First of the 7 Minute Server Series: VPN Servers

3 minute read Published:

I’ve been using a proxy server for awhile, Squid and Privoxy, for fun and also because I saw too many cable and mobile ISPs acting shiftily (why, when I’m connected to Google, do all my connections go to an AT&T server, hmmm?).

But the difficulty of setting up a proxy on a cellular connection was annoying — who wants to get Apple Configurator up and running and is that really a feasible solution for a non-technical person who should be able to control their phone’s outbound connections? What about a VPN? A lot of VPN services seem kind of sketchy — there are definitely a few good ones — but there are a heck of a lot of shady characters out there. Not to mention how much less expensive it would be to implement and manage a family VPN server instead of subscriptions for each family member.

So I jumped in and set up OpenVPN and discovered it was a lot faster & easier than even I thought it could be. About 20 minutes for a first pass attempt at a basic VPN setup. Ten minutes to add a locked down instance of Apache to serve VPN client configs to our phones securely so that we didn’t have to email configs and private keys around (ack!) or sideload. And I thought…anyone could do this…they just need the right information and tools to get started.

I dug my heels in deeper and wrote it all down, providing a hardened configuration that works, instructions for a bunch of different clients (including Chromebook, which due to its lack of real OpenVPN support is…quite the adventure), documenting common issues and pitfalls, and wrote some automated scripts to make it easier.

Things I learned along the way:

  • Read your own troubleshooting section when you get stuck. Falling into the same quicksand pits you’ve already mapped is silly; there’s a reason you mapped them!

  • Writing atrocious Python code and bash scripts is truly like riding a bike — it all comes rushing back quickly, much to the chagrin of anyone who looks over your shoulder.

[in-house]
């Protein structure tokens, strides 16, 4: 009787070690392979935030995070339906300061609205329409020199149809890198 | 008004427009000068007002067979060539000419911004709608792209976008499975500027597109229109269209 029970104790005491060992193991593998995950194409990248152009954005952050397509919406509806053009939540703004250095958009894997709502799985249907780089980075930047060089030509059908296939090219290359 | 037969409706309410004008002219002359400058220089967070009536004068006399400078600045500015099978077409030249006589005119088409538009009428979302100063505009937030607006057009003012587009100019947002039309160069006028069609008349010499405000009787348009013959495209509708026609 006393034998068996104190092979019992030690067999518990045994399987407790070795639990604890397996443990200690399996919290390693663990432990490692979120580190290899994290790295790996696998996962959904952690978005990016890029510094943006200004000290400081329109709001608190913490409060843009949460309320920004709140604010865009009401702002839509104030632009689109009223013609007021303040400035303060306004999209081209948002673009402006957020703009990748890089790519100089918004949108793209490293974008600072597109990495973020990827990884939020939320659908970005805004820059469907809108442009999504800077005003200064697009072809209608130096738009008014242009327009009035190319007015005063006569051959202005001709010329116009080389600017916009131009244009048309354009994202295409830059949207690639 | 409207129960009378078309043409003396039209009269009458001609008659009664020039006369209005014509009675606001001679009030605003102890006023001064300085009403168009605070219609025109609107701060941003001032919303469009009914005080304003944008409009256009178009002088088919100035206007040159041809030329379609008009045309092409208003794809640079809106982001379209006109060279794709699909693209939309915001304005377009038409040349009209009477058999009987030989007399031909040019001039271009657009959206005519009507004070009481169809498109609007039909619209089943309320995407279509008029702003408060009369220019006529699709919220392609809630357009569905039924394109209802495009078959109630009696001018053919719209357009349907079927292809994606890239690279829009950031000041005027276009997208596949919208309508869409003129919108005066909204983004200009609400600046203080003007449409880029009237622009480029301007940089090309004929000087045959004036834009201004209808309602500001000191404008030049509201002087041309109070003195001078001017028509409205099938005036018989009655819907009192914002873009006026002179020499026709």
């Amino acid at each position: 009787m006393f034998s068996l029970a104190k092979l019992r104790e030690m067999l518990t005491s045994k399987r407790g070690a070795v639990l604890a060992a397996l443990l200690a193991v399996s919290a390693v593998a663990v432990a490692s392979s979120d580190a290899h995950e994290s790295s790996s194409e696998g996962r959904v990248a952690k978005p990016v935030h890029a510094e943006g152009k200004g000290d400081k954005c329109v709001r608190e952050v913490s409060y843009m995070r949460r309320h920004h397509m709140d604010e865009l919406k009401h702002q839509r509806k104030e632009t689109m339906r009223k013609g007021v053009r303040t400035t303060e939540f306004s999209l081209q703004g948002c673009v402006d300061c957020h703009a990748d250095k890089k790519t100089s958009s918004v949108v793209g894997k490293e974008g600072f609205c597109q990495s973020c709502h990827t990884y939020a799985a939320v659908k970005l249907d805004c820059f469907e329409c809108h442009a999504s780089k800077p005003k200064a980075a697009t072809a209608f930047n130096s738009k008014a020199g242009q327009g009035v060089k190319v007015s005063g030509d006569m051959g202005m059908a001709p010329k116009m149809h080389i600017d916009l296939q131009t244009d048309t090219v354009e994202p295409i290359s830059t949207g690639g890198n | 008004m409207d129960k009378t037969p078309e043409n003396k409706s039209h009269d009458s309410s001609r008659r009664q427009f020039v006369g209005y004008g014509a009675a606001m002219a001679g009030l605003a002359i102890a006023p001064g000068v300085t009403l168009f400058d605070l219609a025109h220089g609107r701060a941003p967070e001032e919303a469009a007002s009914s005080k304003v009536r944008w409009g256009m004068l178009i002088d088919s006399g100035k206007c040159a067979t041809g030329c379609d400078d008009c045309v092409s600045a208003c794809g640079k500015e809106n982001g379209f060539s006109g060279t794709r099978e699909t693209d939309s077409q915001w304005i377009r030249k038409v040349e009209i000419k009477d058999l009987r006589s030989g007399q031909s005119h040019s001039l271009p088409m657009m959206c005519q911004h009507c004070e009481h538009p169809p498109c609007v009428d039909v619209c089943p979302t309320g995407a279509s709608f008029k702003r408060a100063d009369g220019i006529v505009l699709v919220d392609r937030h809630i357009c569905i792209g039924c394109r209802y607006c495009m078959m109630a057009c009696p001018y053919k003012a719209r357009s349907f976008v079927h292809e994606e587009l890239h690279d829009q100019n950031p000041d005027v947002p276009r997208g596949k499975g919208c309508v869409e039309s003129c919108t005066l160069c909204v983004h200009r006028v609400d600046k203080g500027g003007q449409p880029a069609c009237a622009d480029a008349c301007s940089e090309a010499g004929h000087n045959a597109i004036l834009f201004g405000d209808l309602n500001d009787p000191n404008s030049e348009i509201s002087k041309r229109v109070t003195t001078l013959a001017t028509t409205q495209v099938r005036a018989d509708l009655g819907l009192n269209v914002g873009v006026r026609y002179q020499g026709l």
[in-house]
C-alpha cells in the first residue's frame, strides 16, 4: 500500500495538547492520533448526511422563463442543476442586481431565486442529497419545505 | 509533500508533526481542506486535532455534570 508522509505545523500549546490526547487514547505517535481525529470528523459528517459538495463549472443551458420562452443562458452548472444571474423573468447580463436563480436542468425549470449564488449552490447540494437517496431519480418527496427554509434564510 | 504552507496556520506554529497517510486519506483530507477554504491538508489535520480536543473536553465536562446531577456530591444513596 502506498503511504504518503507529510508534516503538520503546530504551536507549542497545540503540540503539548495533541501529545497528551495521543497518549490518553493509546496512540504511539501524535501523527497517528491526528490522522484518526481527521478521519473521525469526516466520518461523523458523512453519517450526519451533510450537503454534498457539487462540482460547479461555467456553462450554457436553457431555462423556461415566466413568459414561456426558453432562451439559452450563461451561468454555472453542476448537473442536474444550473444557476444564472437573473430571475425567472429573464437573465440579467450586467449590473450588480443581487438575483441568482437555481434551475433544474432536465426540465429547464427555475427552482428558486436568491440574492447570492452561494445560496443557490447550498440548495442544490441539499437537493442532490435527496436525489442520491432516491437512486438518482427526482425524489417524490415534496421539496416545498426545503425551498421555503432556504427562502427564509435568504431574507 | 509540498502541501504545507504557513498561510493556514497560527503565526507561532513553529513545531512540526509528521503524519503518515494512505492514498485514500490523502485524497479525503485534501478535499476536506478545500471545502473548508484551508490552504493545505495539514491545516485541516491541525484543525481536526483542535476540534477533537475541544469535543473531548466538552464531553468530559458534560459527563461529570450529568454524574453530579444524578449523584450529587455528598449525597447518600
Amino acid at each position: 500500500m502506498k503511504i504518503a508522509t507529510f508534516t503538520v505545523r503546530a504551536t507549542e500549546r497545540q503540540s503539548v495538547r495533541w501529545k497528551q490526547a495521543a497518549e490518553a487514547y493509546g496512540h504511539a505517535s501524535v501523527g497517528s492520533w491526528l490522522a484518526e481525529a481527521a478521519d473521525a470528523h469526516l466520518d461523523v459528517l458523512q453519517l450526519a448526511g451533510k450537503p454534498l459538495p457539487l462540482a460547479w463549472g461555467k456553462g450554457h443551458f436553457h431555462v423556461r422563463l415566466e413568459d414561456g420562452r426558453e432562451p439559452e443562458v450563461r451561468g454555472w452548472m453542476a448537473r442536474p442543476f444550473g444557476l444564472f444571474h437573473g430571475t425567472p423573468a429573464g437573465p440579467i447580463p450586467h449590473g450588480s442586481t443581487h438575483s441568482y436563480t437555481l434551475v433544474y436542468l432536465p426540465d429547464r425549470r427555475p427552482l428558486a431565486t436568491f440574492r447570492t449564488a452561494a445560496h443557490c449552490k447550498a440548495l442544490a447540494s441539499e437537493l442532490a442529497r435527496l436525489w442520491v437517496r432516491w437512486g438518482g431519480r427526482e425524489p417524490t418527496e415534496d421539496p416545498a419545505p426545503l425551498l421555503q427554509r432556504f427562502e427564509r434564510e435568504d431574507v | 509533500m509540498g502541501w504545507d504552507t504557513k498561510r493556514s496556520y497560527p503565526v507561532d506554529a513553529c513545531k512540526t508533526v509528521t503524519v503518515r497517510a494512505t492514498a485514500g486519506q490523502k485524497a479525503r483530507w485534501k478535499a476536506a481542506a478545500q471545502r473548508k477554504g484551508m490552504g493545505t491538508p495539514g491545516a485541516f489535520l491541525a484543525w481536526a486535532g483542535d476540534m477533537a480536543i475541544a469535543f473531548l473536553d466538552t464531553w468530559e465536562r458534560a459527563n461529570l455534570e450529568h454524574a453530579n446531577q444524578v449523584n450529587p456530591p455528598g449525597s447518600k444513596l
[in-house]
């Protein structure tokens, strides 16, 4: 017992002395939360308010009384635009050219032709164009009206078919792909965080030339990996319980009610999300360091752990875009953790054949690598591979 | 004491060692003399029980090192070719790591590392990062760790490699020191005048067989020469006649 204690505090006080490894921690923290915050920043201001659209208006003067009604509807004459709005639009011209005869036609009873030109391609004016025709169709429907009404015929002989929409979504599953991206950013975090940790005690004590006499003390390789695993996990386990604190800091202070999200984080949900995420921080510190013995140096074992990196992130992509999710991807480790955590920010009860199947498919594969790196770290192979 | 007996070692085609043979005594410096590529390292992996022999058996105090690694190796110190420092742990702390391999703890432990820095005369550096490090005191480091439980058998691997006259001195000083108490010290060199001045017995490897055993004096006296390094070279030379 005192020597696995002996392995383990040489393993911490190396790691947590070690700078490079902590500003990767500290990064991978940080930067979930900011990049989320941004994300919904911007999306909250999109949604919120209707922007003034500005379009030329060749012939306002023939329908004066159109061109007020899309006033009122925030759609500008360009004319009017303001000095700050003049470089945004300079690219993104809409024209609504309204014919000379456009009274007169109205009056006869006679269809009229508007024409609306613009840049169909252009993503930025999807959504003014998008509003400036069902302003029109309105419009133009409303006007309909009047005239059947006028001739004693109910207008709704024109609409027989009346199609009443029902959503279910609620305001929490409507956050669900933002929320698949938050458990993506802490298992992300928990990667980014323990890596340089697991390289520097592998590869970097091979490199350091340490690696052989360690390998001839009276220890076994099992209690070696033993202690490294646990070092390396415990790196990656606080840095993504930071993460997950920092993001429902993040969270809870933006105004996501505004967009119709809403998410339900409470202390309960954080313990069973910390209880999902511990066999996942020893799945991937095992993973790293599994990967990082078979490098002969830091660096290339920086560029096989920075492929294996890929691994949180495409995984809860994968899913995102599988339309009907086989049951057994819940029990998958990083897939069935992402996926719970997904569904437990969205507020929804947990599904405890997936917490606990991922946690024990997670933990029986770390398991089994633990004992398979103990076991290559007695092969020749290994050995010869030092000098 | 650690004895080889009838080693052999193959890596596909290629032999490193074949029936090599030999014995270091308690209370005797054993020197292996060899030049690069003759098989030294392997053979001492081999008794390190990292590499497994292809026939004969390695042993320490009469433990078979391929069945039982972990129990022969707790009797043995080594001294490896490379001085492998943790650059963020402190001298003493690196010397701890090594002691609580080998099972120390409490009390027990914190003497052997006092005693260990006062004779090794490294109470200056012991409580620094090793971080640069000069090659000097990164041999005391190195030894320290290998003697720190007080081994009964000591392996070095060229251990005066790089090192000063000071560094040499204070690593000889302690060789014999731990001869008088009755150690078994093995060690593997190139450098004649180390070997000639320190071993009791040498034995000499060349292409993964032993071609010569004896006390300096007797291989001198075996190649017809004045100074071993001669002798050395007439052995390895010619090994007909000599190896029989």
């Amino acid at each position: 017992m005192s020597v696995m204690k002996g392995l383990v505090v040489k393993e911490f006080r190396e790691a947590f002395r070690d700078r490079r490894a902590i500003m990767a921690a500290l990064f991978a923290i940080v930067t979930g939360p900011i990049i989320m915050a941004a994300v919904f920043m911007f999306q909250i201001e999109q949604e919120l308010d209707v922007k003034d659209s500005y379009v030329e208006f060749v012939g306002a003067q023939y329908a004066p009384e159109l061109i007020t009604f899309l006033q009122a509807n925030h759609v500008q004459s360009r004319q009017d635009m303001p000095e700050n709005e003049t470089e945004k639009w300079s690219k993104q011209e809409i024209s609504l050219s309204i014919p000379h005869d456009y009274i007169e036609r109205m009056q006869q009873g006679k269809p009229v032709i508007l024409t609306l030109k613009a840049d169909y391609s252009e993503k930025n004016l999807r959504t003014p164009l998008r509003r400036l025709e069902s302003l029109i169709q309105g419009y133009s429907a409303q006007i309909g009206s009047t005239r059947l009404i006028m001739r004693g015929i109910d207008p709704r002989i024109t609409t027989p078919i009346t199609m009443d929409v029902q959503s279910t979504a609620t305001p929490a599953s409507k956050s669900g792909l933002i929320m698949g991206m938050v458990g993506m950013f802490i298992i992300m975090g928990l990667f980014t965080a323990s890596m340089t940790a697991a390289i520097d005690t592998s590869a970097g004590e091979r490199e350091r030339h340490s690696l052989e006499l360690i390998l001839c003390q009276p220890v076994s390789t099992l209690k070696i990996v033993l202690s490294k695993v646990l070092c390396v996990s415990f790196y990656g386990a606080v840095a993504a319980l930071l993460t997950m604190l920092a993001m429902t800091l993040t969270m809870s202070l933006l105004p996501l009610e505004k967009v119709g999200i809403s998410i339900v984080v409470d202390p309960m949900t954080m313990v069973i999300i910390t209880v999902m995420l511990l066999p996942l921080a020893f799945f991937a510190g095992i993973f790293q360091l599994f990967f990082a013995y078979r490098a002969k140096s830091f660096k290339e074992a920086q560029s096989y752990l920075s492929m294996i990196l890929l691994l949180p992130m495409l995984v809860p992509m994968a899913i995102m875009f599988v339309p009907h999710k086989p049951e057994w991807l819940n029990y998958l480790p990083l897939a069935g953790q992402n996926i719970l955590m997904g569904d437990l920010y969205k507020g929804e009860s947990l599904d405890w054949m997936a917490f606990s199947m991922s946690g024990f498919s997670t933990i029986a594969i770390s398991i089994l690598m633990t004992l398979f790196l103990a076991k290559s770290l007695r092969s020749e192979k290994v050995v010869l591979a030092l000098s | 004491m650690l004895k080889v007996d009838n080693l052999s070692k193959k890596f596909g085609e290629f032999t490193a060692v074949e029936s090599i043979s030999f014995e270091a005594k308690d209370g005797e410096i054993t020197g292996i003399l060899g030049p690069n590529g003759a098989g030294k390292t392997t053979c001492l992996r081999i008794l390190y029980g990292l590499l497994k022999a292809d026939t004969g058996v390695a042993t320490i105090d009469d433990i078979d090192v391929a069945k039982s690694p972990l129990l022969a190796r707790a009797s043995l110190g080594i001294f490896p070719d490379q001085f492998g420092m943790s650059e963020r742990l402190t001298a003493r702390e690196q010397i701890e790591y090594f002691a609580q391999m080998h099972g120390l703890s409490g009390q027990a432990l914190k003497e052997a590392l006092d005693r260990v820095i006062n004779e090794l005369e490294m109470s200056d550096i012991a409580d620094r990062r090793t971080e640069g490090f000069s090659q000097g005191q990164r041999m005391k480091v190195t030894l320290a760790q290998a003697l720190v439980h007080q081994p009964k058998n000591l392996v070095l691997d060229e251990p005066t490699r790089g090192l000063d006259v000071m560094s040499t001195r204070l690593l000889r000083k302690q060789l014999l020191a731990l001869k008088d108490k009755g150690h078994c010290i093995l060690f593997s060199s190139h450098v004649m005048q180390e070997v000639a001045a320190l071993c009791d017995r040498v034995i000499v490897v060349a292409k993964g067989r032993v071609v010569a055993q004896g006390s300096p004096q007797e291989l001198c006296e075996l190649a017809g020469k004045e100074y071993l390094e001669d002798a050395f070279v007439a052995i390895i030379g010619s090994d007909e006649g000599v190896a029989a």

• I started writing in LibreOffice and converted everything to Markdown about 10 days in. In retrospect, I wasted some time, but was infinitely happier after the conversion.

  • Pandoc, an awesome little utility that can convert everything to everything (Libreoffice ODT, epub, Markdown, HTML, LaTeX, DocBook, man(!), docx, etc) will get you cursing, but it’s really supercool. Also a huge fan of the Atom text editor now.

  • Kindle publishing is not for the Type A. It will never look the way you want. Amazon will chew your CSS up, spit it out, and cackle. Note that it will spit out different types of mouthfuls depending on whether you’re using its web previewer, native previewer, or downloaded the finished book from the site after publication (which is different than the preview it shows you before publication…oy).

  • You can use up 1000 hours of EC2-time in just two weeks! The PRC must have the most accurate map of the known Internet in real-time than any other nation state, no fooling…

Anyway, the book is here and I’ve also posted a couple of scripts that’ll auto-deploy an OpenVPN instance with auto-created client configs in less than seven minutes (five minutes in most tests I’ve run, seven because I always fat-finger opening the right port) on GitHub.

Now off to help Steve finish up his highly-anticipated sequel to Making Games for the Atari 2600! It’s the second in his 8bitworkshop series – very cool stuff, it’s about making 8-bit arcade games in C. :)